Residential mortgage but renting the property without consent!

Residential mortgage but renting the property without consent!

14:01 PM, 6th January 2014, About 8 years ago 14

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Hello readers,

For the last 3 years I’ve rented my flat on a residential mortgage whilst simultaneously living in a rented house. This is because of a change of a job which meant I had to move. I however couldn’t sell the flat due to negative equity. The flat contains roughly 15% equity and I have some savings.

I’m aware that I shouldn’t have done this, but the alternative was to default on the mortgage.

I want to get this sorted ASAP because it is now giving me sleepless nights. My options are therefore:

1) My current tenant has expressed some interest to buy from me, but lacks savings. I could therefore pay his deposit on a mortgage for him

2) Look for a BTL – this would need to be between a 75% to 80% LTV! ideally 80%, which seem difficult to get because I’m renting myself

3) Bury my head in the sand and hope that my mortgage provider doesn’t find out.

2 is probably the most likely outcome. If I did choose 3, if they did find out, would this make it difficult for me to simply switch to a BTL with someone else, should my mortgage provider call in the mortgage?

Many thanks Darren underthecosh


by Jeremy Smith

19:40 PM, 6th January 2014, About 8 years ago

Reply to the comment left by "Neil Patterson" at "06/01/2014 - 16:45":

Hi Darren,

Although Neil's advice is very good, and I would take it if I were you,
I would do something first:
I would, using a broker, since they have access to all the products out there, make sure that there is a provider who WILL give you a BTL mortgage at 80% and who would take over from your existing provider.

The reason I say this is, by experience of a friend, if you declare your hand completely to them, they hold all the cards against you:

Be VERY careful how you tread especially if you have a Bank of Scotland product, I think that includes Lloyds.
My Friend declared his hand, they agreed to renew his mortgage at around 40% LTV, and then when they had TAKEN from his account £20,000 which he had 'provisionally' agreed to pay into the mortgage account, they then changed their mind and refused to continue his BTL mortgage with him.
...Demanding full payment of the remaining £70k.
...He had a hell of a time getting another product, took months to sort out, and the ironic ending was that the provider he finally got was underwritten/subsiduary of Bank of Scotland !!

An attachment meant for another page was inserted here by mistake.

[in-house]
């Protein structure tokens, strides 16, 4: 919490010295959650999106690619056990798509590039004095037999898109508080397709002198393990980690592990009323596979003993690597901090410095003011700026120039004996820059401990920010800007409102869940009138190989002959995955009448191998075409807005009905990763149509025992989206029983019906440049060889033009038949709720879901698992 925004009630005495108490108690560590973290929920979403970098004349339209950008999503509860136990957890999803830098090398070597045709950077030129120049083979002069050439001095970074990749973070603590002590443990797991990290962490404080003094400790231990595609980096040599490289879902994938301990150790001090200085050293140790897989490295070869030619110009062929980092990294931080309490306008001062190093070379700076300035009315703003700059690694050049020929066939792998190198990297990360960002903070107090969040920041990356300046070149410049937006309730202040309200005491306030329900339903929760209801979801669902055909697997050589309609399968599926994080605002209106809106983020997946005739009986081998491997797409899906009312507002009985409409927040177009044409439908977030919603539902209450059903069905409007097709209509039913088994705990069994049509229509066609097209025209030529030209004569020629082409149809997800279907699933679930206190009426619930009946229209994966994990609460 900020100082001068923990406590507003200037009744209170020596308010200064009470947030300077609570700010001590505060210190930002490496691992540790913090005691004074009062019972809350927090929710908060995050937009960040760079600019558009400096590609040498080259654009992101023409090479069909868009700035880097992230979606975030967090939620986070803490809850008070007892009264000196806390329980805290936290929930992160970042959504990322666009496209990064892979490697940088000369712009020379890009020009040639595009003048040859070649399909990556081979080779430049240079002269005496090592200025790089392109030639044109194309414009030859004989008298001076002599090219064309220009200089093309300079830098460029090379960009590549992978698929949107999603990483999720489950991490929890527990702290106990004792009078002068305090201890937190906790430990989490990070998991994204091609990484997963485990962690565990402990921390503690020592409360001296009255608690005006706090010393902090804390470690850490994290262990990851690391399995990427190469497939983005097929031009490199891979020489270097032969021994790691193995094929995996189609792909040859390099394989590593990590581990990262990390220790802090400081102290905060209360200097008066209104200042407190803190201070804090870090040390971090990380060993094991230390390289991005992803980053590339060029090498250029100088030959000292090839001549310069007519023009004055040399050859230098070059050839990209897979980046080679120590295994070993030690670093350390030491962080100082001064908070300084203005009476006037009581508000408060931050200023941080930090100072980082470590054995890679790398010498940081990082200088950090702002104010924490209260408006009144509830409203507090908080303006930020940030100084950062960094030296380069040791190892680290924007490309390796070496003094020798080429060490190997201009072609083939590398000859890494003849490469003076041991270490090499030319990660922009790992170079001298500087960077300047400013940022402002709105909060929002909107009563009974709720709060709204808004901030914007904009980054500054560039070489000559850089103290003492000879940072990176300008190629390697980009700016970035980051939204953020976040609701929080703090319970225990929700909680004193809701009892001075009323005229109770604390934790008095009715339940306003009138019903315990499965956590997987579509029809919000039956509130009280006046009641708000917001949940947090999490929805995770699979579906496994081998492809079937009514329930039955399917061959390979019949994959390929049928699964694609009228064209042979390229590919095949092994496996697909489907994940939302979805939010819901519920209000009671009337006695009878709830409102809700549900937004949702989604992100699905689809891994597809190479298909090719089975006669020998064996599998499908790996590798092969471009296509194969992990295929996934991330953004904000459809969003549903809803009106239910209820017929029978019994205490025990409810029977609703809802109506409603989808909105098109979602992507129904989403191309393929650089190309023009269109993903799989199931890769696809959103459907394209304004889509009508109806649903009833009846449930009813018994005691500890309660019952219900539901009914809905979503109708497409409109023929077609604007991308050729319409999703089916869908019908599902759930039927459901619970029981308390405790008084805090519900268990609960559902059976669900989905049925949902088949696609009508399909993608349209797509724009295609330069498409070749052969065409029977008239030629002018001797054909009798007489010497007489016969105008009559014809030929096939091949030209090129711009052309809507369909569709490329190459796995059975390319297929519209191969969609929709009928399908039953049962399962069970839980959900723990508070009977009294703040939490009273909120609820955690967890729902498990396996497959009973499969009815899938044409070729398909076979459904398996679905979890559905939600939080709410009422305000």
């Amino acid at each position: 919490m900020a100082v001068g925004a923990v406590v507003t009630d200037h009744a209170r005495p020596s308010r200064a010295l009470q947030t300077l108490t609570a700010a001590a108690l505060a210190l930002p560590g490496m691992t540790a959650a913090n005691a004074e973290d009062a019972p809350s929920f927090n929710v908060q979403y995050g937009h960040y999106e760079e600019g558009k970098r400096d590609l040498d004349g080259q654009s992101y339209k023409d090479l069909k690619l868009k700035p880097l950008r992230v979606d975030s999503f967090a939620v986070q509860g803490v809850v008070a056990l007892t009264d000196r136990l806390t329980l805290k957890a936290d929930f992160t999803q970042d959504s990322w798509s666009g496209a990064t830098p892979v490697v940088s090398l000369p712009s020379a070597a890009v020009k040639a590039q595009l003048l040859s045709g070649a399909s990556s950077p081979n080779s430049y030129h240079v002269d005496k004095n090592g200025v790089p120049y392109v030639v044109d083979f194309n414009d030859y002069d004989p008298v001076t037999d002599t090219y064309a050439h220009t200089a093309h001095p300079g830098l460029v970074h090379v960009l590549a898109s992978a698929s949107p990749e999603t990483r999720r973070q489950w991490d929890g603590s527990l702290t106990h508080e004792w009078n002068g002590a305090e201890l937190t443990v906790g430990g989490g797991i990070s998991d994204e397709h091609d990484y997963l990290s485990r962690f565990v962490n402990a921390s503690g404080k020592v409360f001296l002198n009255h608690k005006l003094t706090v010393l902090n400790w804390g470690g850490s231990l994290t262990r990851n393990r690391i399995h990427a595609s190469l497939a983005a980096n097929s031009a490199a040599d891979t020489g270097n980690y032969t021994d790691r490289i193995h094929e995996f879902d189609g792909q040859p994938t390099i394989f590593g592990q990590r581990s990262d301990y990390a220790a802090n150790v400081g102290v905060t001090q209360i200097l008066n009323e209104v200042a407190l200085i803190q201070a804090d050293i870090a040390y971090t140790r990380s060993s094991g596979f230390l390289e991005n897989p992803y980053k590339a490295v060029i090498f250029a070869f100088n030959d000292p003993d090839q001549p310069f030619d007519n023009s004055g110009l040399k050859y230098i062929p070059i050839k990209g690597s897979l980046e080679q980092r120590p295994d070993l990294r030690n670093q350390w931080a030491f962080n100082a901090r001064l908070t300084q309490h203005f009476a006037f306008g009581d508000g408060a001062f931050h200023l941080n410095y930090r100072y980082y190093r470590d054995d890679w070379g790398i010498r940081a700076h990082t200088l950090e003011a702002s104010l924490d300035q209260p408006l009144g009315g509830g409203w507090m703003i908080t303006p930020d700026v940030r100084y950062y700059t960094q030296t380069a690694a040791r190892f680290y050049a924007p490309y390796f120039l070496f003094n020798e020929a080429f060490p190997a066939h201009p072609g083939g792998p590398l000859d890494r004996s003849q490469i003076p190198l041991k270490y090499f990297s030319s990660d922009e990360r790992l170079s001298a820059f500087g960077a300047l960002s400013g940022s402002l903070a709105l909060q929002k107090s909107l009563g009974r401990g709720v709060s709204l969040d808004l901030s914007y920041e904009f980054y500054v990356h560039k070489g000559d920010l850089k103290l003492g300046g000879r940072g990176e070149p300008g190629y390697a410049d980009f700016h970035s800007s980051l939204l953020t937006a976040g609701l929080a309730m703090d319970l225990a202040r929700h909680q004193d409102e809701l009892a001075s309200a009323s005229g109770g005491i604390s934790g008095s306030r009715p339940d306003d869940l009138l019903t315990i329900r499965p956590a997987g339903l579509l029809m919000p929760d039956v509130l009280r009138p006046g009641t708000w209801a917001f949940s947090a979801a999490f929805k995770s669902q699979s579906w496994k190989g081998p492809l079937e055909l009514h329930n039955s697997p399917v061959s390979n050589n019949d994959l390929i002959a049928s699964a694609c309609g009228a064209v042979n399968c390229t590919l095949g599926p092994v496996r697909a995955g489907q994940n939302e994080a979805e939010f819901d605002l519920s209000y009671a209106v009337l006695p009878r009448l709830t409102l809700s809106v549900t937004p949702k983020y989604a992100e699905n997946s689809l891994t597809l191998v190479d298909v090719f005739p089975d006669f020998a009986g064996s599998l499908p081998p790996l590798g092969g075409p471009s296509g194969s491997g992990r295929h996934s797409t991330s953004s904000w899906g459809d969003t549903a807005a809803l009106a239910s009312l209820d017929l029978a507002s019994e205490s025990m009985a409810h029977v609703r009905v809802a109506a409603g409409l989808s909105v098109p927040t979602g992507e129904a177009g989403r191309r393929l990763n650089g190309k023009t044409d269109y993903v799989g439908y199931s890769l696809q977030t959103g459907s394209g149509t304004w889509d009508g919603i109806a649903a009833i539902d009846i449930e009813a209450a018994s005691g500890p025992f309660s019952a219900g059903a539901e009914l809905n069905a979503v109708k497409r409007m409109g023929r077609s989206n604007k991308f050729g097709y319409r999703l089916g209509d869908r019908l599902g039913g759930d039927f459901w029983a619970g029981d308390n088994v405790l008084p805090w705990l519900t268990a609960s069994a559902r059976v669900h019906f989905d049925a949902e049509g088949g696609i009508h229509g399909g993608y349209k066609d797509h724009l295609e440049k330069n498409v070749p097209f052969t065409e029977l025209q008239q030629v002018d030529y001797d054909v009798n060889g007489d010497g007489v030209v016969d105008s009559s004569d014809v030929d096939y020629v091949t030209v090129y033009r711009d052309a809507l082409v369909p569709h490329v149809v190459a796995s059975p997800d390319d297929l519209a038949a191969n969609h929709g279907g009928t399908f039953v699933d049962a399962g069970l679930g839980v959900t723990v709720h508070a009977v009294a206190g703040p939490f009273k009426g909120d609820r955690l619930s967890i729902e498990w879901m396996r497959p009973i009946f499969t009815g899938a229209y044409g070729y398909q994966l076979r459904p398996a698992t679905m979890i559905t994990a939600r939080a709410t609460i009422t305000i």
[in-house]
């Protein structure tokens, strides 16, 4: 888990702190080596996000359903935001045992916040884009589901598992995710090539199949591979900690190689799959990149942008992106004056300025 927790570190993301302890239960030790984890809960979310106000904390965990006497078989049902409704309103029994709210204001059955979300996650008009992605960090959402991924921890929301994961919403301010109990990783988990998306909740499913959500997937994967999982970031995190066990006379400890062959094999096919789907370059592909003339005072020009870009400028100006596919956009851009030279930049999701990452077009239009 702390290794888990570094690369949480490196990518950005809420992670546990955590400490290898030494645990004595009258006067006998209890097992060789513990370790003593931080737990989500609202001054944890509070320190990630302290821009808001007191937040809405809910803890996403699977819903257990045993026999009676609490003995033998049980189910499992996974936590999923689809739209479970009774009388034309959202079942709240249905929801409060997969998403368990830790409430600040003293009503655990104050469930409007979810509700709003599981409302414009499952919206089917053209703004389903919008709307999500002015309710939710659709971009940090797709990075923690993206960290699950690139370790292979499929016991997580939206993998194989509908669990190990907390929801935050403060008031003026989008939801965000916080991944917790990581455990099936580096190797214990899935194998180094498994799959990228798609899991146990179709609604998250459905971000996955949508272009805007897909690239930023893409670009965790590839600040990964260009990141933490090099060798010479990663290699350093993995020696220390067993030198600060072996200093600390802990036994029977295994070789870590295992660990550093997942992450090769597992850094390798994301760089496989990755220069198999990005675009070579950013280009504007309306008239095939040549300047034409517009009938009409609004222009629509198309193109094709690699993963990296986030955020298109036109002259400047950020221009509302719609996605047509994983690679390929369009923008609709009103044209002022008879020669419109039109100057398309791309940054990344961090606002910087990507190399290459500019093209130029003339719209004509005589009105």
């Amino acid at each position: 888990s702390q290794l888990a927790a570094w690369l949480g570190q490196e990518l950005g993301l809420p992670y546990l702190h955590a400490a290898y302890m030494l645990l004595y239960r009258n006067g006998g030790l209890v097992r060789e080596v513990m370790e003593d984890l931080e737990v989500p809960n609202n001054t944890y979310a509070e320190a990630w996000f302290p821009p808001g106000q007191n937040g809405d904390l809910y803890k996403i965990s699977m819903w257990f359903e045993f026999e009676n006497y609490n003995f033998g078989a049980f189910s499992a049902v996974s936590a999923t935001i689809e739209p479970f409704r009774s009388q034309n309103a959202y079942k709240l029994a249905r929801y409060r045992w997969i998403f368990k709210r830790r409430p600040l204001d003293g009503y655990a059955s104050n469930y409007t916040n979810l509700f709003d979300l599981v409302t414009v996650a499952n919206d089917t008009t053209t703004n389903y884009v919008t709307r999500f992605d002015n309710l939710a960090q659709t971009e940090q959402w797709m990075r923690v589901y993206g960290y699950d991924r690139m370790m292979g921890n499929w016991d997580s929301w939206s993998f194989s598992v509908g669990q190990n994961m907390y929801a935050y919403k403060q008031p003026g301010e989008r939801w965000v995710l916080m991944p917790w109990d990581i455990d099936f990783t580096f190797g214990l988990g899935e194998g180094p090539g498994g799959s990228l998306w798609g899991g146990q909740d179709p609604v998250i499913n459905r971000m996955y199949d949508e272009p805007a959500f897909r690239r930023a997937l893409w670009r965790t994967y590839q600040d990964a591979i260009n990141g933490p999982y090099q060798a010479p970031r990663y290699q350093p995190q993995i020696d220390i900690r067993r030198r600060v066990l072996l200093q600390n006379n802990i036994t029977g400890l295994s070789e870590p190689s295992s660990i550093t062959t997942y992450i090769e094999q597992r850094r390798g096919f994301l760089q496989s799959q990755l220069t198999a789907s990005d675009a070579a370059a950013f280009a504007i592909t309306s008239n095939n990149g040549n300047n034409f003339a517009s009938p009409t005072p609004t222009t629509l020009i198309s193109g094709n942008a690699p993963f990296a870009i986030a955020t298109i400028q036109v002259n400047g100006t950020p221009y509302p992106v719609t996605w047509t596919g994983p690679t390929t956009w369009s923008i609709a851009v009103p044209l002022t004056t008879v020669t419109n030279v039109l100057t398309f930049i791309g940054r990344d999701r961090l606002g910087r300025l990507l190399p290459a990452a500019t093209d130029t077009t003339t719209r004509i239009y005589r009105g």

Moral of Story:
....Make sure you have a provider who is willing, BEFORE you ask your exisitng provider, just in case.

by Ann

10:53 AM, 7th January 2014, About 8 years ago

As many lenders have no objection to issuing consent to let it would be useful to know who your lender is, fellow readers may know their policy. Once you know this you can work out your best option. It could be as simple as asking for consent (from today). Is it not in the FAQ on the website? Ask at your local branch or get someone to do it for you. I paid £95.00 every 12 months for permission.
I previously worked in an Admin department for a high street bank dealing with these requests and the criteria/process was; account in arrears = no, consent given (charge fee & update correspondence address). That was it.
Your lender may not have such a straightforward policy but until you find out you cant move forward or get any sleep!


12:48 PM, 7th January 2014, About 8 years ago


Well said (and what a delightful name)!

Lenders have to accept that an individual's circumstances can - and do - change.

It would be against human rights to suggest that this is not allowed.

Most lenders are pretty reasonable.

I had a residential mortgage with one High Street lender on my flat in London, but when I left my job in London, I needed to turn it into a BTL.

I phoned the bank and told them and asked about moving it onto a BTL, and they said "no worries, it's fine to keep it as it is". It came off a fixed rate and went onto a tracker, and I phoned again to ask if it was okay and that they are put on my file that it was rented out, and they again said "yes" and confirmed that there was no need to change from my current product.

As you say, it really is best to contact the lender and ask as there may be nothing to fear.

by Sarah Woodhouse

19:01 PM, 29th June 2015, About 6 years ago

Hi, did anything come of this?

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